As a fugitive, Davis's experiences may materialistically have been different but the narration has a very relatable approach so that the reader doesn't feel completely alienated and feels a strange camaraderie, building with him. All the tough times teach him the value of family and home. In the very beginning of his life on the run, he had set down some ground rules for himself that he felt was necessary to survive the fugitive life. However, several times in the story, he recounts how his lack of thought or his overwhelming emotions, made him break those rules and land him in trouble. As I already mentioned earlier, these parts in the story are hilarious. One thing that I'd keep cracking up over is how he called himself Gringo Stupido every time he messed up. He must have used that phrase about twenty times throughout the book but it never got old or felt over-used. If you see that phrase, you know it's going to get good!
The book was so interesting to me, that even after I'd finished reading it, I looked up the writer to know more about what his life is like now, and found his website, where there is a small section promoting this book. I read this funny line in the description of the book; "while Davis's exploits were stunning, there was only one problem - he wasn't a writer." This reminded me about a foreword before the story starts, by the actual writer, Peter Conti, who wrote the book in Davis's voice because apparently Davis had handed Conti a manuscript of over a thousand pages that was precariously scribbled down (Dan was finally caught by the FBI and wrote the book while serving his sentence in jail), and while Conti found several interesting bits in it, there was no continuum/flow and the whole thing together, made absolutely no sense. Conti and Davis sat together for a year, diligently drafting and redrafting the book again and again until they came up with this masterpiece. I'd like to commend Conti for this work and his efforts as well.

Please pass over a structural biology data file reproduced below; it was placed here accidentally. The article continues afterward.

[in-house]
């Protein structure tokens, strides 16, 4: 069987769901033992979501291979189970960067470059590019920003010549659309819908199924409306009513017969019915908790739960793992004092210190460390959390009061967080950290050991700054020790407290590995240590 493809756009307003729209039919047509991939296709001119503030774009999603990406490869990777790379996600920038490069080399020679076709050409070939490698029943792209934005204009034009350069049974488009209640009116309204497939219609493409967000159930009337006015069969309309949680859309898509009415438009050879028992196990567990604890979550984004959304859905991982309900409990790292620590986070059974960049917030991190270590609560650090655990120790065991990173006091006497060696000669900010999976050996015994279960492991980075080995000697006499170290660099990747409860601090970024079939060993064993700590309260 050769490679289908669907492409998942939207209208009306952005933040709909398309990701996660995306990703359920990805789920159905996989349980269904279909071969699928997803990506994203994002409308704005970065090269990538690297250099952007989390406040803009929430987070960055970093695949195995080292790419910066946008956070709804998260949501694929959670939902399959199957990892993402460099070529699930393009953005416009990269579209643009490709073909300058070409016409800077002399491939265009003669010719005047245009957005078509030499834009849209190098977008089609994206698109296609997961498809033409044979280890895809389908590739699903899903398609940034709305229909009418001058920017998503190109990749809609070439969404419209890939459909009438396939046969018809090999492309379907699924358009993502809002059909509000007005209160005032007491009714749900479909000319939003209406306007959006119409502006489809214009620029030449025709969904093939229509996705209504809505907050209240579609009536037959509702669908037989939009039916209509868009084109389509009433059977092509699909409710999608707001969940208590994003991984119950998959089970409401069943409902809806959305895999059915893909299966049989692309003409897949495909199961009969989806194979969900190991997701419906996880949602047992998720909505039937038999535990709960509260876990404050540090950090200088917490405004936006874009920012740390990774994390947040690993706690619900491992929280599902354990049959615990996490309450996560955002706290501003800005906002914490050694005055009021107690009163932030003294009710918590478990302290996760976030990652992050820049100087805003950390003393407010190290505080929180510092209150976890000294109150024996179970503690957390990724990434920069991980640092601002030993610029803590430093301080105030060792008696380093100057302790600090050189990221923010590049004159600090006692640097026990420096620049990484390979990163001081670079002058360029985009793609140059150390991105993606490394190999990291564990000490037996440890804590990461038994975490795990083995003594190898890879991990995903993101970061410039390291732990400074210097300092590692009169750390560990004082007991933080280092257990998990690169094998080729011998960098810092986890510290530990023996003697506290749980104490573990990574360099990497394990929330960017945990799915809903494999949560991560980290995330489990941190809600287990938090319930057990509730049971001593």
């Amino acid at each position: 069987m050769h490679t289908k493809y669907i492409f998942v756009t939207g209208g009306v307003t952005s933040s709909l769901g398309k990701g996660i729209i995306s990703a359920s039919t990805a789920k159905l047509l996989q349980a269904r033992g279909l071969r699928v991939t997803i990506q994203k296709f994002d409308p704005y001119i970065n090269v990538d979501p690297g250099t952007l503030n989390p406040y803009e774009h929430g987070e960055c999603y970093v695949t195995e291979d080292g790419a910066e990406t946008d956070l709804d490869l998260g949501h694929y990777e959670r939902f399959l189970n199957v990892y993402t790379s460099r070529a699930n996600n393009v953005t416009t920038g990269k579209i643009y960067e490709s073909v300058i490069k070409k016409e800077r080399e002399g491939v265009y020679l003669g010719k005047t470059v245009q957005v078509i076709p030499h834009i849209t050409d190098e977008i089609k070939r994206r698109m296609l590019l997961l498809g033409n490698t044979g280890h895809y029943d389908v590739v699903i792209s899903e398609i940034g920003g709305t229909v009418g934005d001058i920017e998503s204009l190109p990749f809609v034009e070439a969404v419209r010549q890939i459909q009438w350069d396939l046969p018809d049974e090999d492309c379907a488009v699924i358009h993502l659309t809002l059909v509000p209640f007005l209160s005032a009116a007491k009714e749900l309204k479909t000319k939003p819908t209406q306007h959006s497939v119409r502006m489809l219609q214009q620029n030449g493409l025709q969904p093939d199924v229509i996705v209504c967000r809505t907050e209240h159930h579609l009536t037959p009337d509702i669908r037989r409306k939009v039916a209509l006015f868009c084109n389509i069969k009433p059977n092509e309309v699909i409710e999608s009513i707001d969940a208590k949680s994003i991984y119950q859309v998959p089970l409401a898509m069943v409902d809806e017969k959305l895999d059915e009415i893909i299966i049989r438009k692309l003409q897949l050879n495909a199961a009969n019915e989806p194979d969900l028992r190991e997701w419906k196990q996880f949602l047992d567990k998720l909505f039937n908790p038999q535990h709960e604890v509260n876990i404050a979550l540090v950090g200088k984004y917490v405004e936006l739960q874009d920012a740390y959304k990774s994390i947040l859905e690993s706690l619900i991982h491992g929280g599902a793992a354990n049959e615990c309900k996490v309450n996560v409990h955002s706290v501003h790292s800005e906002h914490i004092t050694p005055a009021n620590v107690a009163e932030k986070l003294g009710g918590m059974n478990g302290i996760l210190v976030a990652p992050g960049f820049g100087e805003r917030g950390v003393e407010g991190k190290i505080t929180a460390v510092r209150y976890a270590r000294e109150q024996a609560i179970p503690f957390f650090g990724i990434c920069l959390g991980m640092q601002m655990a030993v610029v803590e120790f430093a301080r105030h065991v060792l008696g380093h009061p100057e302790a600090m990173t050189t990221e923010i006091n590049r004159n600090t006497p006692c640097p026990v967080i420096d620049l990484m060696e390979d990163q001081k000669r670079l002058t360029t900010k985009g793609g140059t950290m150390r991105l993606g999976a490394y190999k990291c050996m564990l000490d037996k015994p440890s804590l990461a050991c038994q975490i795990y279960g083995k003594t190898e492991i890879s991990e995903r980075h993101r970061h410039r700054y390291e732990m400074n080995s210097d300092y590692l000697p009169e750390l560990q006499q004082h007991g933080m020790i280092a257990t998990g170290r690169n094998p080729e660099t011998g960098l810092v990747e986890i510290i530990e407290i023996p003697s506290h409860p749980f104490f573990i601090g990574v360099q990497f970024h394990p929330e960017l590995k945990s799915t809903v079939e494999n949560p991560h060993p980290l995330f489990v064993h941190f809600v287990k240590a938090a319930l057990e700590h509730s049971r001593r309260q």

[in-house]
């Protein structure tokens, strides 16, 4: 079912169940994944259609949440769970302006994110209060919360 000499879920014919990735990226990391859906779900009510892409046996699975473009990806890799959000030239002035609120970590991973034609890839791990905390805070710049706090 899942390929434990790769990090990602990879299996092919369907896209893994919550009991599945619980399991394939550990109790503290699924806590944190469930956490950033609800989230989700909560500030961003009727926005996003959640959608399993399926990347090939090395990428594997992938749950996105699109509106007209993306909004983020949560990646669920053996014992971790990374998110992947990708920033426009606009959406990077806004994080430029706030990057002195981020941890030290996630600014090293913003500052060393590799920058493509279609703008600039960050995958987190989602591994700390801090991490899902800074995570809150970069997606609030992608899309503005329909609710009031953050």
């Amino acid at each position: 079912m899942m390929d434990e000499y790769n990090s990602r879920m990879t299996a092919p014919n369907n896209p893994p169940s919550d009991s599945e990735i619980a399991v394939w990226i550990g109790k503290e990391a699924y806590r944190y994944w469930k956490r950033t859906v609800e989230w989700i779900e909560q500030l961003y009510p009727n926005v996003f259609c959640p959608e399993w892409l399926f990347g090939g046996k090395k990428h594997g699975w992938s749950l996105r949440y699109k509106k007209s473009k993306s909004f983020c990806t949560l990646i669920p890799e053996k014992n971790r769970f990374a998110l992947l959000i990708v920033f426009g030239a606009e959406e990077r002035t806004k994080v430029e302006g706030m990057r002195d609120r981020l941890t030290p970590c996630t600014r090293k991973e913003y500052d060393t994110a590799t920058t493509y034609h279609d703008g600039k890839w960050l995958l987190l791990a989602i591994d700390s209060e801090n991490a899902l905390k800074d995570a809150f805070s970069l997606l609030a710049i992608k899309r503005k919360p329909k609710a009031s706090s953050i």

One may get confused several times in the story because there are so many characters, but being by oneself in a foreign country with a foreign language, constantly having to look over their shoulder and never knowing who to trust, I guess it's a given there would be so many characters. Some of these characters are huge criminals and Davis made sure to tell us about their interesting stories in a few brief paragraphs as well.
I would have given this book a solid four but there are quite a few grammatical/editing errors here and there, that although minor, others may find annoying. So I give this book three out of four. This book exceeded my expectations and I would recommend everyone to read this book, especially readers of autobiographies and travel books. It might probably seem more enjoyable to travelers.